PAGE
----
• Jerry Seinfeld believes there is a comedy crisis
  • He wants to return to the way things were
  • THIS is how Jerry sees comedy today

In an era where political correctness dominates, comedy titan Jerry Seinfeld voices his concerns on how it's impacting the world of comedy. During a candid chat on the 'New Yorker's Radio Hour', Seinfeld criticizes the extreme left and political correctness for the drought of comedic content on television, revealing his struggles and the freedom stand-up comedy offers in contrast.

Seinfeld has never not been outspoken

"Nothing really affects comedy. People always need it," Jerry Seinfeld passionately expressed on a recent episode, and his opinion will not be going unnoticed by other comics. 

The comedy world is in turmoil, according to Seinfeld, with TV viewers left yearning for the laughs that classics once provided. The culprit? An overzealous embrace of political correctness spearheaded by the extreme left, Seinfeld argues.

"It used to be that you'd go home at the end of the day, most people would go, ‘Oh, ’Cheers' is on. Oh, ‘M.A.S.H.’ is on. Oh, ‘[The] Mary Tyler Moore [Show]’ is on, ‘All in the Family’ is on.' You just expected [there will] be some funny stuff we can watch on TV tonight."

"Well, guess what? Where is it? Where is it? This is the result of the extreme left and P.C. c--p and people worrying so much about offending other people."

The Fight for Funny

But it's not all doom and gloom, as Seinfeld sees a beacon of hope in stand-up comedy.

"Now they're going to see stand-up comics because they are not policed by anyone. The audience polices us. We know when we're off track. We know instantly. And we adjust to it instantly," Seinfeld said. "But when you write a script, and it goes into four or five different hands, committees, groups – ‘Here’s our thought about this joke' – well, that's the end of your comedy."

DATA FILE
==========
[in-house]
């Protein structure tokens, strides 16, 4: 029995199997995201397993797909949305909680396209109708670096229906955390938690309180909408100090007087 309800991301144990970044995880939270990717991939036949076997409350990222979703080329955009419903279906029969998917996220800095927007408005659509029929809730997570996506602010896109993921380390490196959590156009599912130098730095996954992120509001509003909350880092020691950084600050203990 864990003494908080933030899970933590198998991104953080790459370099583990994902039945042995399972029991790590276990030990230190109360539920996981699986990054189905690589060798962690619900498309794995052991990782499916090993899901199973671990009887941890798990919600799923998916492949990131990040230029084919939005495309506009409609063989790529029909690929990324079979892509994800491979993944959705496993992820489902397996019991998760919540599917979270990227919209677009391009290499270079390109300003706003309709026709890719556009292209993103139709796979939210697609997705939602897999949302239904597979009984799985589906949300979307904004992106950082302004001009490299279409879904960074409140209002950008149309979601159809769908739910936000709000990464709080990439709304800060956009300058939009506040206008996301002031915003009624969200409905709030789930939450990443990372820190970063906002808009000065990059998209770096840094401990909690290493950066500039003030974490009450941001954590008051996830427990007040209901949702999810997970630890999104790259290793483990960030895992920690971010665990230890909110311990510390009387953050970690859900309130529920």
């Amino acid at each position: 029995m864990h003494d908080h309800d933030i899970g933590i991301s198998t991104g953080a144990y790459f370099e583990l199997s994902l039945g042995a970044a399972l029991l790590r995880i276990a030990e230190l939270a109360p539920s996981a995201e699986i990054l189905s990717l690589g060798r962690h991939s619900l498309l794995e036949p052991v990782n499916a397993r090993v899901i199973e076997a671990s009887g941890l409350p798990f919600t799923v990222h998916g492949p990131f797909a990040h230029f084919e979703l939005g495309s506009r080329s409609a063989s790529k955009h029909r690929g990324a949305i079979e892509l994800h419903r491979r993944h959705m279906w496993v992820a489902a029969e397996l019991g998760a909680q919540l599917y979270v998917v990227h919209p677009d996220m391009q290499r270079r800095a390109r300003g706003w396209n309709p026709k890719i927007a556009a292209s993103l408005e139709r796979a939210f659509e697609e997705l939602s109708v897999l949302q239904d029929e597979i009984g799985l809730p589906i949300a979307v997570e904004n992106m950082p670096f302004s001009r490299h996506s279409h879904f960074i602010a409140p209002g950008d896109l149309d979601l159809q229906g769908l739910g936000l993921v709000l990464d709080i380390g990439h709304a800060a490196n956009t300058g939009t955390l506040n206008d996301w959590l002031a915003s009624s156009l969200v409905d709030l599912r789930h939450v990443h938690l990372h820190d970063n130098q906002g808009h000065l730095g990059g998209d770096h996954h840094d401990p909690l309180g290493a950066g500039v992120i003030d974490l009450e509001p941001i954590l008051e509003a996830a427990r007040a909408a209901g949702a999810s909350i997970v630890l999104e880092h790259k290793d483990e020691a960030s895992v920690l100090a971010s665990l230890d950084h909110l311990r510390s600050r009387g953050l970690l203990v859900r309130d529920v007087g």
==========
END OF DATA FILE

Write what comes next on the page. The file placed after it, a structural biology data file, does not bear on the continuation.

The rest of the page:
Unfettered by committees and censorship, stand-up remains a raw, unpoliced frontier where comedians can truly connect with their audience. "The audience polices us," Seinfeld notes, highlighting the instant feedback loop that keeps stand-up comedians in check.

"They move the gates, like in skiing," he said. "Culture – the gates are moving. Your job is to be agile and clever enough that wherever they put the gates, I'm going to make the gate."

Seinfeld draws an intriguing analogy where it's a comedian's job to be agile, to weave through society's ever-changing boundaries of what's deemed acceptable.

And while TV comedy may be under siege, stand-up comedians are on the front lines, pushing boundaries and taking the heat.

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Despite the challenges, Seinfeld believes in the power of comedy to unite and provoke thought.

"With certain comedians now, people are having fun with them stepping over the line," he says, celebrating the stand-ups who dare to tread where TV fears to go. In the end, it's about taking risks, and for comedians like Seinfeld, the risk is worth the reward of a shared laugh.